Arab-Israeli killer in Michigan prison seeking deportation to Israel


An Arab-Israeli immigrant to the United States who is serving a life sentence for murder has sued the U.S. government in a bid to be deported to Israel.

Elias Abuelazam, 37, a Christian Arab from Ramla, filed a lawsuit earlier this month in a Michigan federal court saying he committed a murder in Israel in 2009, months before he came to Flint, Mich., and stabbed a man to death.

“I have written letters to the Israeli authorities asking them to prepare the necessary warrants and extradition documents to bring me back to Israel where I will stand trial and be sent to prison,” Abuelazam said in the lawsuit, The Associated Press reported.

Abuelazam, who lived in the United States for several years as a child, reportedly was living legally in the United States on a green card obtained when he married a U.S. citizen. He was accused of killing three people in three U.S. states during the summer of 2010, and was arrested on Aug. 1 of that year in Atlanta after boarding a flight to Israel. He claimed that demons told him to commit the attacks, but a jury rejected the insanity plea.

Abuelazam was not tried for the other two murders because he was given a life sentence without parole in the Michigan case.

Ed Zeineh, Abuelazam’s attorney, said his client could serve his sentence in Israel if Israel would take him.

“I don’t believe this is a mechanism to get out from a life sentence,” Zeineh told AP. “Abuelazam was and is mentally ill, and I believe the structure of the correctional system in Israel is able to better treat mental illness.”

 

French court orders extradition of alleged Brussels museum shooter


A French court ordered the extradition of Mehdi Nemmouche, the Frenchman suspected of killing four people at the Jewish museum in Brussels.

On Thursday, the court in Versailles approved Nemmouche’s extradition to Belgium to face murder charges, according to reports.

Nemmouche has been in police custody on suspicion of murder, attempted murder and possession of weapons since his arrest on May 30 in the southern French city of Marseille.

Nemmouche had refused extradition, then changed his mind on condition that he not be ordered sent to a third country, namely Israel, for trial. Two of the people murdered in the attack were Israeli.

French police said June 1 that they believed Nemmouche committed the May 24 murders at the Jewish Museum of Belgium and then traveled to Marseille on a bus. He was arrested at a routine customs inspection of the passengers on the bus, which left from Amsterdam via Brussels to France.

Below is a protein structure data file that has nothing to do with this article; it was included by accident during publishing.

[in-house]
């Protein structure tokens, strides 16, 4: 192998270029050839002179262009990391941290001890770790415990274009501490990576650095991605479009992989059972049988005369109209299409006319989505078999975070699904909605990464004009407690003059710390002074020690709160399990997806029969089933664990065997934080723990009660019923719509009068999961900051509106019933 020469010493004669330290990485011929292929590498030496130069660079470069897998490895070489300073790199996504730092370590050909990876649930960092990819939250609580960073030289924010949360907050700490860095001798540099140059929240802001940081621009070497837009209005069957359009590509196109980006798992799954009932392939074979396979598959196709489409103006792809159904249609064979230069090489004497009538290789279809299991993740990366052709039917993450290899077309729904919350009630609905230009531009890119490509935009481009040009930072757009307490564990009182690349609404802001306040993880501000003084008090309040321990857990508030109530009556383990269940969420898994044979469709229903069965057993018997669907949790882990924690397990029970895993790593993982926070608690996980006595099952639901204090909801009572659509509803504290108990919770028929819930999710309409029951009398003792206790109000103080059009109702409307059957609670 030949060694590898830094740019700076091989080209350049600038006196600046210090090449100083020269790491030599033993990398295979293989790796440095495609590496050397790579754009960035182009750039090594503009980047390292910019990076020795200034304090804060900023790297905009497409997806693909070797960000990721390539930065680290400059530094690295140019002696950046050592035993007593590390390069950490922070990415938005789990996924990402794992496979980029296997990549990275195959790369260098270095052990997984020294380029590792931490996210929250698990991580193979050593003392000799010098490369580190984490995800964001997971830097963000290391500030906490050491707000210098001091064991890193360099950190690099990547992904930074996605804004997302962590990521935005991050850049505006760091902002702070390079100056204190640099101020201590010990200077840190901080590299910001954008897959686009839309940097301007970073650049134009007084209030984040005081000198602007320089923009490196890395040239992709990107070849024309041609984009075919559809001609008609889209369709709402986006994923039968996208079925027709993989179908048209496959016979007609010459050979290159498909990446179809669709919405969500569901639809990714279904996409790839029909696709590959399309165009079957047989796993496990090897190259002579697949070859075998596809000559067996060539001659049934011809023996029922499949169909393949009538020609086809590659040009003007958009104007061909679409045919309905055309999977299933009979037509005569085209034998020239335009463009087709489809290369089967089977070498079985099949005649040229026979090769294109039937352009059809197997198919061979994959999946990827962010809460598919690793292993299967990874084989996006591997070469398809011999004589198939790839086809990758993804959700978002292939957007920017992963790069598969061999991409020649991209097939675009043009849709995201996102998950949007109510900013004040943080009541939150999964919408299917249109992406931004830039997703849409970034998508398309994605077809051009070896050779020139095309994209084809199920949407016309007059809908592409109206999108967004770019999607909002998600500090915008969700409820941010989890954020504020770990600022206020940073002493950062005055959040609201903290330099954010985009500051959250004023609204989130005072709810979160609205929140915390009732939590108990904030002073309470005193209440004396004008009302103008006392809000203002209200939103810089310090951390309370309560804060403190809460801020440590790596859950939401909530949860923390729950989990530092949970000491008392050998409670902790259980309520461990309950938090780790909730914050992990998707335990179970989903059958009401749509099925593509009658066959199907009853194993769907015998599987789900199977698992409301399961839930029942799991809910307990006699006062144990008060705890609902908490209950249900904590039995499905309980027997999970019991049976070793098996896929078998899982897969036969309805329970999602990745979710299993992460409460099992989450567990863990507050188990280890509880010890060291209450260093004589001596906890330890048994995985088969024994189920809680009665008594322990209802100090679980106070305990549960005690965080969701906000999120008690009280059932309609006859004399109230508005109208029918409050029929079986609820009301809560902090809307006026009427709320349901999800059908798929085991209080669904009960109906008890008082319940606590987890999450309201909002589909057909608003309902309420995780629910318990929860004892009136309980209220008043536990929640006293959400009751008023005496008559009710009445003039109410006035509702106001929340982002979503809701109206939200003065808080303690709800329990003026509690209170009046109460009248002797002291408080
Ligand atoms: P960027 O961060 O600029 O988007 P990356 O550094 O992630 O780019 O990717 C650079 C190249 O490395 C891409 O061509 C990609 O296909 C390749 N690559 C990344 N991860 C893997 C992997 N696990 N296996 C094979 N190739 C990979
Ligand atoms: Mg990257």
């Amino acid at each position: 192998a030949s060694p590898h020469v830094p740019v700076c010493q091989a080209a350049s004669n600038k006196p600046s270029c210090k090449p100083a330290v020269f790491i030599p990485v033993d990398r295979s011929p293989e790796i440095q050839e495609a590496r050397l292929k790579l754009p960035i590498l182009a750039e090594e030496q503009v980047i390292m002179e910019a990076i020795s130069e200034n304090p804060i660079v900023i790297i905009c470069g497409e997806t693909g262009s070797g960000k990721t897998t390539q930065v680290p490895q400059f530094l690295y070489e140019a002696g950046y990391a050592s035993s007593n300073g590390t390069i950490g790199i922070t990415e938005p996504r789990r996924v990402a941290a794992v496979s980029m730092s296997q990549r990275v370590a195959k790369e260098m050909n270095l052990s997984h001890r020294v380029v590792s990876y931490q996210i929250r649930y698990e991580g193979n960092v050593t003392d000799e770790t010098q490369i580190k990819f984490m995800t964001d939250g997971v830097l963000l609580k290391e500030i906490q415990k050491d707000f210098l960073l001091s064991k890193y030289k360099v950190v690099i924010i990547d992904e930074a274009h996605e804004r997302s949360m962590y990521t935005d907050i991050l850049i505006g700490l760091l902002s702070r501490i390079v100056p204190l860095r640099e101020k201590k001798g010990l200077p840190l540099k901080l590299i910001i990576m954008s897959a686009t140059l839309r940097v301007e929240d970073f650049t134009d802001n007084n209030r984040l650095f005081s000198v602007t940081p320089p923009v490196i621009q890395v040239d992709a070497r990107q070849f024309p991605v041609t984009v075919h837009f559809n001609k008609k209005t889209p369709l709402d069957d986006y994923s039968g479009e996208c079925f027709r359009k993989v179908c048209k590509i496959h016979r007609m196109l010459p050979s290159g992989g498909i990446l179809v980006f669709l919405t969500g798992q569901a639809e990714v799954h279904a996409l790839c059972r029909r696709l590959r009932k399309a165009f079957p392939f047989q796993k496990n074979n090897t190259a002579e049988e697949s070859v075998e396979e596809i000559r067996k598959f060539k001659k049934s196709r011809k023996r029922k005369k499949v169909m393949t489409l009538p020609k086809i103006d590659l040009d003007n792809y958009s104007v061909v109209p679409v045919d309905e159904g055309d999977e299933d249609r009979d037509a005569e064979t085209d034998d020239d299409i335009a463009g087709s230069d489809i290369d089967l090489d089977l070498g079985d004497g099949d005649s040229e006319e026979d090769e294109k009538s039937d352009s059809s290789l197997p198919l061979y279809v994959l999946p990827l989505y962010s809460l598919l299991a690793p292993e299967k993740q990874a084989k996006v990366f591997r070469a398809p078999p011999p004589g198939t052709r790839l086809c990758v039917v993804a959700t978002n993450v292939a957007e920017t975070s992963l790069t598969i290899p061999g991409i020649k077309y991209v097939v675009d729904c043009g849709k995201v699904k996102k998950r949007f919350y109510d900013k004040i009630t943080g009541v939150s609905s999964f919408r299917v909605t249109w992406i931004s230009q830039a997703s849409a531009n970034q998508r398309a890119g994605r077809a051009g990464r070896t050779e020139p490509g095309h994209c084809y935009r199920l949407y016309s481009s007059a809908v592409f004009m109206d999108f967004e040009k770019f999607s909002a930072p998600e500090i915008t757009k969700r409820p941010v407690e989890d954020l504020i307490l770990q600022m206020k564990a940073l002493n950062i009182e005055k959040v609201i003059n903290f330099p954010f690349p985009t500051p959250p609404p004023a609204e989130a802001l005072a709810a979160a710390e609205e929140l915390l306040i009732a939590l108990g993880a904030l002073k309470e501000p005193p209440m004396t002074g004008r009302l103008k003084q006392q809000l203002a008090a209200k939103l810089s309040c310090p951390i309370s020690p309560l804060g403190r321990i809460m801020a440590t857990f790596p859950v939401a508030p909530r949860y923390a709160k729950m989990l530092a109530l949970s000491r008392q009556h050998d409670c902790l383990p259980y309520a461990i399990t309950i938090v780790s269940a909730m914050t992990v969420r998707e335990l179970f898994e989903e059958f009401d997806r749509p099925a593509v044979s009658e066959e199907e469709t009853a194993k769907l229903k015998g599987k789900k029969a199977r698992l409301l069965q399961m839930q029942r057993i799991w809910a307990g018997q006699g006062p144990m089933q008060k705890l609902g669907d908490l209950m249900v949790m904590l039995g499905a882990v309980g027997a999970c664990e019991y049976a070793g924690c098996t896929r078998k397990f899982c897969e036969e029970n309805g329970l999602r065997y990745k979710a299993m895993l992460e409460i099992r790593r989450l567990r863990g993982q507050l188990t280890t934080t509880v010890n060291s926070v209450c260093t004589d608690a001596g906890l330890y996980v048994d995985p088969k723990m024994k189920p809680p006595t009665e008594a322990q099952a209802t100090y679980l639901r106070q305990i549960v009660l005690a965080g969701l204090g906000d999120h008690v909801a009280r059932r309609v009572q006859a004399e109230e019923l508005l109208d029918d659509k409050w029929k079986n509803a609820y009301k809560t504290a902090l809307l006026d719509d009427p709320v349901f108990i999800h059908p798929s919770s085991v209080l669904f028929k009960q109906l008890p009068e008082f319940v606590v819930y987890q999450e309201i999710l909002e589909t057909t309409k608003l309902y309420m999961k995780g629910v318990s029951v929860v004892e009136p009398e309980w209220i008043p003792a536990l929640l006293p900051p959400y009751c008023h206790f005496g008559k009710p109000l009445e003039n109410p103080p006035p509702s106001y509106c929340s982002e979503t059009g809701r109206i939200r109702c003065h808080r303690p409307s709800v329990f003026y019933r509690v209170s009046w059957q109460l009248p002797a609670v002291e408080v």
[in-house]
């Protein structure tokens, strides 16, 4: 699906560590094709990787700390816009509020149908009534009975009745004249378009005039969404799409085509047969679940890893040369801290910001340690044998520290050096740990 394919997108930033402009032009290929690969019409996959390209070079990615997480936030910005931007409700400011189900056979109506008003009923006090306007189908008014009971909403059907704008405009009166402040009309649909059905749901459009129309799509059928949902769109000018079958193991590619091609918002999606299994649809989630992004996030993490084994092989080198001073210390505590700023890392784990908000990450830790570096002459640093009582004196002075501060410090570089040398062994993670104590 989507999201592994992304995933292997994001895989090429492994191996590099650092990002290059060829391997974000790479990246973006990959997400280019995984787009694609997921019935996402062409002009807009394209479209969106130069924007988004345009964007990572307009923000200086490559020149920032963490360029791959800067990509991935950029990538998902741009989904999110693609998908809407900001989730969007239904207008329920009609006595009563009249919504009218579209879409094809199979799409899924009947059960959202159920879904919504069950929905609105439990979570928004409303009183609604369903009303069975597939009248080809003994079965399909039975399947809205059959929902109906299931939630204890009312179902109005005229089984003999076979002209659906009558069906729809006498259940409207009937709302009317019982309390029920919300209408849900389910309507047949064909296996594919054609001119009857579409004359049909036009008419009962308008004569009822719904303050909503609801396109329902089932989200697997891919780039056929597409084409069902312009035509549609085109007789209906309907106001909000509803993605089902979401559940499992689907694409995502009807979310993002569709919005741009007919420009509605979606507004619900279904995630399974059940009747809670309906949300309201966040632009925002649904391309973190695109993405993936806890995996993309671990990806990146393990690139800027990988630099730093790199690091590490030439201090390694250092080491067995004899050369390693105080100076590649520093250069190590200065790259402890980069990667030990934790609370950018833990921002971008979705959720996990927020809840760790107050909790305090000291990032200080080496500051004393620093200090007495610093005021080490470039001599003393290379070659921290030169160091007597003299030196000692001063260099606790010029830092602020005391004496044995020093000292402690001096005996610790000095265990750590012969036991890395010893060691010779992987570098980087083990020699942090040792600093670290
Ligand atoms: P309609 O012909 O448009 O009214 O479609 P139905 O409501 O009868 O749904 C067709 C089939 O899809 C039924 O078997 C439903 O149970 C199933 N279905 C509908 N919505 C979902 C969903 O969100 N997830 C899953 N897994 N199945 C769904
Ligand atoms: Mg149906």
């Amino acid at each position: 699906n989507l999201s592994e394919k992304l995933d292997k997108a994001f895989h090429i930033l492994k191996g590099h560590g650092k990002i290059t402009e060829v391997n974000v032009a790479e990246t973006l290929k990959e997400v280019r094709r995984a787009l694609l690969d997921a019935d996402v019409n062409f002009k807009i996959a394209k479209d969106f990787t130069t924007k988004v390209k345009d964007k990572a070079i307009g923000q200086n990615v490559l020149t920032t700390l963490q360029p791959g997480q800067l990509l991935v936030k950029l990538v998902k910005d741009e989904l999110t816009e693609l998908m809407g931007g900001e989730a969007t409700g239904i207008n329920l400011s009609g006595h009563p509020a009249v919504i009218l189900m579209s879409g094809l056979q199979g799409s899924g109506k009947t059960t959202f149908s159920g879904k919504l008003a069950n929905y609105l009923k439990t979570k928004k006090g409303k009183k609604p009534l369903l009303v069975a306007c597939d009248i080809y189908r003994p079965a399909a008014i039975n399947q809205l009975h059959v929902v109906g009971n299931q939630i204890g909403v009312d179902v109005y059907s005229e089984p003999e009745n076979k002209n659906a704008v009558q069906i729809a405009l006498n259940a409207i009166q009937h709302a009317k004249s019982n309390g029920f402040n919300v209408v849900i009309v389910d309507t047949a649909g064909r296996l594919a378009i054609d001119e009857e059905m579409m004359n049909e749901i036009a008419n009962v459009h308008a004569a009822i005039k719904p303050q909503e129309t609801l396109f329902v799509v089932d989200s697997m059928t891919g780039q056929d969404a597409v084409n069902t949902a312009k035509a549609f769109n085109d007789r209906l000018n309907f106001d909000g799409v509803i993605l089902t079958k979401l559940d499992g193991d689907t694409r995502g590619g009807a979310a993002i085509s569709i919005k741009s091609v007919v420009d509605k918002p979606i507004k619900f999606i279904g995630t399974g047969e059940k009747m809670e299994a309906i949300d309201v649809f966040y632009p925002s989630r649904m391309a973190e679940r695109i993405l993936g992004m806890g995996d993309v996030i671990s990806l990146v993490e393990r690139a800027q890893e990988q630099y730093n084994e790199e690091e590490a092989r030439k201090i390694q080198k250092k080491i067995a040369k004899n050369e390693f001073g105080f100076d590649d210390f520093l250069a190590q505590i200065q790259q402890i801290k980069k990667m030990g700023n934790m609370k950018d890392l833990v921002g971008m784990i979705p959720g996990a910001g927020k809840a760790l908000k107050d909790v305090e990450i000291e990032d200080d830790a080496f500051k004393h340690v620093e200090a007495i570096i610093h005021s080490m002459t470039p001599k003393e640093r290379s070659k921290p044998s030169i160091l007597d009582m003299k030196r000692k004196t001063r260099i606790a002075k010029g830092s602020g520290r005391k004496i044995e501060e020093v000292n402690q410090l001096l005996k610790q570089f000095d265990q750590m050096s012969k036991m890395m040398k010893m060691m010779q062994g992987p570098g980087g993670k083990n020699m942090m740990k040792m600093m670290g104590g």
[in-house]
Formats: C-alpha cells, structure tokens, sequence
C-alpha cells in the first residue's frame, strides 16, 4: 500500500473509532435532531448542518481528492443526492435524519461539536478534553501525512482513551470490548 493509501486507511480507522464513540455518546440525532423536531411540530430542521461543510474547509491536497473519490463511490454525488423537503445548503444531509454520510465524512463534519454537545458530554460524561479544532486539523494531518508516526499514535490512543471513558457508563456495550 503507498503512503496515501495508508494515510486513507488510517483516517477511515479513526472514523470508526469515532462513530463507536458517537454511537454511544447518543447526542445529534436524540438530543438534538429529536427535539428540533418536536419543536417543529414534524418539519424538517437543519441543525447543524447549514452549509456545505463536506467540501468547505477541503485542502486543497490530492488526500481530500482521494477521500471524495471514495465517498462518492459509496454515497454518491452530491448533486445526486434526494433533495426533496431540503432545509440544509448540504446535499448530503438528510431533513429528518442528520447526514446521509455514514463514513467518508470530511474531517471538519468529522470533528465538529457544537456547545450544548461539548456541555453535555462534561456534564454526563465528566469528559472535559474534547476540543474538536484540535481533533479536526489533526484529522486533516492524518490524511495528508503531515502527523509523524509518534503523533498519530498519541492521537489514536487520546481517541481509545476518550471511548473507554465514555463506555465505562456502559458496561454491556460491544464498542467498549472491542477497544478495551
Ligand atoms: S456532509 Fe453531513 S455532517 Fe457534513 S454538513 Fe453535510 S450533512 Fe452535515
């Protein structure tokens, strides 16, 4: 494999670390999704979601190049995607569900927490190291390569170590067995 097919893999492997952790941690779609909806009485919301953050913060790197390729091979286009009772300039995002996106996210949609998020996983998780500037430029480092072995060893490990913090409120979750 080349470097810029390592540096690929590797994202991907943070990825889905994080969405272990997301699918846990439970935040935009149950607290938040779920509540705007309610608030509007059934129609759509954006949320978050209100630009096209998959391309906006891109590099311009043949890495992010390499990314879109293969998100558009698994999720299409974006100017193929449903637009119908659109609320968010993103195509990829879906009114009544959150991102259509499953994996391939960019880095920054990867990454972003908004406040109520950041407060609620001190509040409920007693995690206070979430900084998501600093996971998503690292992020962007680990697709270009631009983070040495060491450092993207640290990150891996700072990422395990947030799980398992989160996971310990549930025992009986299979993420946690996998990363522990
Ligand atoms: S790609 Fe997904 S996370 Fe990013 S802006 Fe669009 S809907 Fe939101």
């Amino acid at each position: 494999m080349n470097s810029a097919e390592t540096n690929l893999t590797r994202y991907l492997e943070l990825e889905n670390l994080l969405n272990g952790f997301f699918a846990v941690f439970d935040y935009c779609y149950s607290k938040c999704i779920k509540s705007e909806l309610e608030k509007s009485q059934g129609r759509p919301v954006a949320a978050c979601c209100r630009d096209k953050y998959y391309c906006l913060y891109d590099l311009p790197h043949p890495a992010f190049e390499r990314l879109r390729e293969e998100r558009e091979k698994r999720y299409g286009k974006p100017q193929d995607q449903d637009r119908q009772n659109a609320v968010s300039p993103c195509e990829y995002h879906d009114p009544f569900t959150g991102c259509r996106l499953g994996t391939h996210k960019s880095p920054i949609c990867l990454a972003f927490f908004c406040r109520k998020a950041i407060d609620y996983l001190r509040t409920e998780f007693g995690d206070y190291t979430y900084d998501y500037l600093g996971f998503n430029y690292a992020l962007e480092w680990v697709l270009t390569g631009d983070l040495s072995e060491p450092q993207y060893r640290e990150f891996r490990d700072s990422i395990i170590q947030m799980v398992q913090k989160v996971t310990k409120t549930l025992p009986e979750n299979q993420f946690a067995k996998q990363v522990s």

Belgian federal prosecutor Frederic Van Leeuw said earlier this month that a video found after Nemmouche’s arrest contains his voice claiming responsibility for the attack and murders. Nemmouche had tried to film the attack, according to Van Leeuw, but the camera failed.

Nemmouche, who lived in the French city of Roubaix on the border with Belgium, had spent several years in a French jail for armed robbery. French authorities believe he left for Syria via Belgium to fight with jihadists in 2012 before returning to Europe.

Suspected war criminal escapes extradition from Australia on legal technicality


Australia’s highest court has ruled not to extradite suspected war criminal Charles Zentai to his native Hungary.

Nazi hunter Efraim Zuroff told JTA that Wednesday’s ruling not to extradite the alleged war criminal to Hungary is “a permanent stain on Australia’s record.”

An Australian government spokesperson said on Wednesday that Zentai, who is accused of murdering a Jew in Budapest in 1944, could not be extradited because back then “the offense of ‘war crime’ did not exist under Hungarian law,” The Australian reported.

Hungary first requested Zentai’s extradition in 2005 for the offense of war crimes. He is accused of fatally assaulting Peter Balazs, 18, in November 1944, for not wearing a yellow Star of David.

He and two fellow soldiers in the Hungarian army were accused of beating Balazs and then tossing his body into the Danube River. Zentai denies the charges.
The federal government approved Zentai’s extradition to Hungary in 2009 but the decision was overturned on appeal in the Federal Court in 2011. The government then sought the ruling of the justices of nation’s highest court, who reserved their decision in March before dismissing the appeal Wednesday.

Zuroff, the New York-born Nazi hunter who tracked Zentai down, said the ruling “means that the Australian effort to bring Holocaust-era war criminals to justice has not had a single success.”

Zuroff said the Australian justices had “ignored numerous international precedents” in which war criminals were extradited to stand trial for genocide, war crimes or crimes against humanity despite the fact that these criminal categories had not existed at the time of the crime.

The Australian court system has reviewed charges against three suspected Holocaust-era war criminals, none of whom were convicted. One, Konrads Kalejs, an alleged leader of Latvia’s notorious Arajs Kommando unit, accused of murdering thousands of Jews and gypsies in Riga in 1942-43, died in Australia in 2001 while awaiting a court decision of whether he should be extradited to his native Latvia.

The ruling shows that “Australia was the right destination for the numerous Nazi war criminals and collaborators, none of whom was ever successfully prosecuted or extradited, despite their heinous crimes,” said Zuroff, who heads the Simon Wiesenthal Center’s Israel office. “In that respect, Australia has the worst record among the major Anglo-Saxon democracies, all of whom allowed the entry of numerous Nazi helpers after World War II.”

Zentai is believed to be Australia’s last Nazi-era war crimes suspect.

Polish court upholds Mossad agent’s extradition


A Polish appeals court has upheld a decision to extradite an alleged Israeli Mossad agent suspected of involvement in the assassination of a Hamas leader in Dubai.